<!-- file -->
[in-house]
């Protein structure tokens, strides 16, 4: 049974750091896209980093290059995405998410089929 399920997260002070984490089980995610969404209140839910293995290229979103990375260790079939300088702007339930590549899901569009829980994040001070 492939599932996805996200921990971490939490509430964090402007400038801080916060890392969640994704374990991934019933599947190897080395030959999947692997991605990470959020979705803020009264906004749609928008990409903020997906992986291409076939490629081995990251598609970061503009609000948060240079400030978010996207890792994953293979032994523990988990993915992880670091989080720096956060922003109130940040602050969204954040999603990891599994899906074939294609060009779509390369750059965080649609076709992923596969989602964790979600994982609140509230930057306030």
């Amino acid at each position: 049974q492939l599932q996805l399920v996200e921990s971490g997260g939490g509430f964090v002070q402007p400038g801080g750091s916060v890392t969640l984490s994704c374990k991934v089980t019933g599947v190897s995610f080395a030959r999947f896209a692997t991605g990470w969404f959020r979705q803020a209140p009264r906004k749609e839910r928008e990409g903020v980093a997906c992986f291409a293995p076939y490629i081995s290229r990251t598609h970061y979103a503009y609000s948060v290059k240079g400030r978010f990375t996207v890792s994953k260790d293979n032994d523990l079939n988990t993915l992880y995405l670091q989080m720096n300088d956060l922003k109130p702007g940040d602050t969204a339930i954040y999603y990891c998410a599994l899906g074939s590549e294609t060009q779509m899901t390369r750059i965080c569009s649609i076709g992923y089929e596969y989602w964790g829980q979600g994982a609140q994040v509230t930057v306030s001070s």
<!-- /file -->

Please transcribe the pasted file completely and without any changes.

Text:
[in-house]
């Protein structure tokens, strides 16, 4: 049974750091896209980093290059995405998410089929 399920997260002070984490089980995610969404209140839910293995290229979103990375260790079939300088702007339930590549899901569009829980994040001070 492939599932996805996200921990971490939490509430964090402007400038801080916060890392969640994704374990991934019933599947190897080395030959999947692997991605990470959020979705803020009264906004749609928008990409903020997906992986291409076939490629081995990251598609970061503009609000948060240079400030978010996207890792994953293979032994523990988990993915992880670091989080720096956060922003109130940040602050969204954040999603990891599994899906074939294609060009779509390369750059965080649609076709992923596969989602964790979600994982609140509230930057306030």
């Amino acid at each position: 049974q492939l599932q996805l399920v996200e921990s971490g997260g939490g509430f964090v002070q402007p400038g801080g750091s916060v890392t969640l984490s994704c374990k991934v089980t019933g599947v190897s995610f080395a030959r999947f896209a692997t991605g990470w969404f959020r979705q803020a209140p009264r906004k749609e839910r928008e990409g903020v980093a997906c992986f291409a293995p076939y490629i081995s290229r990251t598609h970061y979103a503009y609000s948060v290059k240079g400030r978010f990375t996207v890792s994953k260790d293979n032994d523990l079939n988990t993915l992880y995405l670091q989080m720096n300088d956060l922003k109130p702007g940040d602050t969204a339930i954040y999603y990891c998410a599994l899906g074939s590549e294609t060009q779509m899901t390369r750059i965080c569009s649609i076709g992923y089929e596969y989602w964790g829980q979600g994982a609140q994040v509230t930057v306030s001070s």